5 Best Online Piano Lessons in 2021

Is Learning Piano Online the Best Option?

If you’re reading this article, this question might have crossed your mind before. After all, most people who learn piano have a private tutor or attend an in-person piano class. However, with the vast amount of options available, the quality of online piano courses have substantially increased.

If we compare the cost of getting a piano tutor compared to online learning, the latter easily wins. The average hourly rate of a piano teacher in the United States is around $31 per hour. If you have 4 hours of private courses per month, that’ll easily cost you $124/month. In comparison, any online learning resource on this list will only cost you $29/month at most.

As musicians ourselves, we can’t deny that 1-on-1 lessons can be incredibly valuable as the feedback you receive will be highly specific, and you can discuss with your teacher your learning goals. However, if you’re a beginner and considering the trade-offs and need the most instruction for the price, starting with online learning is a great idea. This is where this guide can help: to help you save time and narrow down your search. Once you feel you have a grip on the basics, you can consider getting a private tutor, whether virtual or in-person.

The 5 Best Online Piano Lessons At-A-Glance

Now before you dive in, here’s a quick takeaway for this piece:

  • If you’re a total beginner: Any of these lesson providers will work; it’s just a matter of trying out which method fits you best. This article will help you with that.
  • If you’re into learning via video-game-like interfaces: Consider Yousician, Playground Sessions, or Skoove.
  • If you already have some basic piano knowledge and want to learn more advanced stuff: Pianote is probably your best bet.

Should I Really Spend Money to Learn Piano Online?

“The internet has all the resources I need for free. Why should I pay for an online course or software?”in our opinion, the fact that there are unlimited resources on the internet is precisely why you should consider a paid option because manually curating resources and designing your own learning path requires a ton of time and energy.

All of the resources we compile here are made by professional companies and teams who use technology to craft and curate different methods and approaches, so students can focus on learning and playing music. You can also do a mix-and-match approach: subscribe to a paid product, and use free resources to supplement your progress.

Our Reviews of the Top 5 Websites for Learning Piano


Pianote Logo
Suitable Skill Levels: Beginner to Intermediate
Price: $29/mo or $197 annually ($16.4/mo)
Free Trial: Yes, 7 days
Money Back Guarantee: Yes, 90 days
Song Library: Yes
Mobile: iOS & Android apps available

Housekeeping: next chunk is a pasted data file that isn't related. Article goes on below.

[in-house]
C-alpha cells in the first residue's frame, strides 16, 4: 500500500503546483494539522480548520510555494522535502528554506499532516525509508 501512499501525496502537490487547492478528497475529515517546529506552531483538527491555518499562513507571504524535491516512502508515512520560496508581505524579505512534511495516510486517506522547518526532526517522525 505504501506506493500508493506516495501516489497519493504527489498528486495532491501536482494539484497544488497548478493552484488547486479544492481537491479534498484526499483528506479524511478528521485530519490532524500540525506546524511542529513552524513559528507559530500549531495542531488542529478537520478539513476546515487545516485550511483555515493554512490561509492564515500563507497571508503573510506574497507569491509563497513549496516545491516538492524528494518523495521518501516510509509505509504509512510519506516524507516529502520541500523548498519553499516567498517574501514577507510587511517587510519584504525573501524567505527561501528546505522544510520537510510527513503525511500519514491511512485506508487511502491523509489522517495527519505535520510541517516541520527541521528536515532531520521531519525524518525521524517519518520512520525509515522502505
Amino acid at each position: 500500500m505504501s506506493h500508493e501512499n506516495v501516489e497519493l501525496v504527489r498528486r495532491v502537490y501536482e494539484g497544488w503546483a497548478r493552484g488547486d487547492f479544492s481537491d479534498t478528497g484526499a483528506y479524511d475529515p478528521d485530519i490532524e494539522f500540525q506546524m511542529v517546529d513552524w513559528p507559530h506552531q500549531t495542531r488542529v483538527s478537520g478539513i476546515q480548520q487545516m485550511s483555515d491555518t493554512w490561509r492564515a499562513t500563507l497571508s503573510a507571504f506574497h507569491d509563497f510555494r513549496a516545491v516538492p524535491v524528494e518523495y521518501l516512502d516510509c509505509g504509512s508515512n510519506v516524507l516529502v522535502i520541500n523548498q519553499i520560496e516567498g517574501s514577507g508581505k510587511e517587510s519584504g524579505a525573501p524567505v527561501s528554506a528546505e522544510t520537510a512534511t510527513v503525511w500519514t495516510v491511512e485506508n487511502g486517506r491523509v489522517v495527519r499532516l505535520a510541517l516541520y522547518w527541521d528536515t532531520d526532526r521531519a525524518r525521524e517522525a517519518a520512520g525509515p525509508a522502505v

Link: Go To Pianote

Pianote offers a high level of flexibility and is suitable both for total beginners and intermediate players alike. If you’re starting from zero, the Pianote curriculum will guide you from getting your fingers comfortable on the keyboard to composition and songwriting.

They offer two curriculums: Method and Foundations. Both consist of 10 Levels. In each level, they have 3-4 courses, and in each course, they have 8-13 lessons (short videos).

Curriculum Comparison
The comparison of Pianote’s Curriculum.

Pianote also has courses, which are the mini-versions of their learning path. If you already have some experience with the piano, there’s a small quiz to help you find the best level to start from.

Pianote Courses
Pianote Courses

Another standout aspect of Pianote is how lively and helpful the community and instructors are. It’s a pleasant surprise since most of the time forums like this are dead, but not in Pianote. You can interact with other students to talk about your progress and encourage each other.

The instructors in Pianote are also pretty active and involved in the community. This is where we think Pianote is a step above every other course on this list.

Pianote has a Student Review section where students can apply and submit a video for the instructors to review and give specific feedback and encouragement. On average, the instructor will spend around 10 minutes on your video, which is pretty good, in our opinion! They also have a weekly Q&A where instructors will answer student questions. This allows you to get feedback on your musicality and feel, which most other online coursed don’t have.

The video quality is top-notch, and every instructor is quite likable and engaging; you won’t get easily bored. They also have a constantly updated Quick Tips section where instructors will post new videos on different tips and tricks that will sharpen your skills. You can also choose your level, instructor, topic, or progress.

Quick tips screenshot
Quick tips from Pianote.

The mobile app is also—honestly, to our surprise—really well-made. The interface reminds us a lot of Netflix. It is clean, easy to navigate, and you can download videos to review offline.

Overall, Pianote offers a lot of options to keep you engaged, especially if you’re someone who has had trouble sticking with a particular online course since you can always switch it up.


  • Comprehensive curriculum and learning path
  • Active and supportive community with helpful instructors
  • Top-notch video quality that won’t make you feel bored, even when you’re just looking at other students’ feedback
  • Polished interface and mobile apps
  • Variety of lessons and routinely updated content
  • Website and the iOS & Android apps are well-designed


  • Only has around 100+ songs on their Song Library
  • The gamification mechanic such as the XP (experience) system feels a bit arbitrary.
  • Doesn’t have a dedicated interactive learning interface like some other paid options on this list

Bottom Line: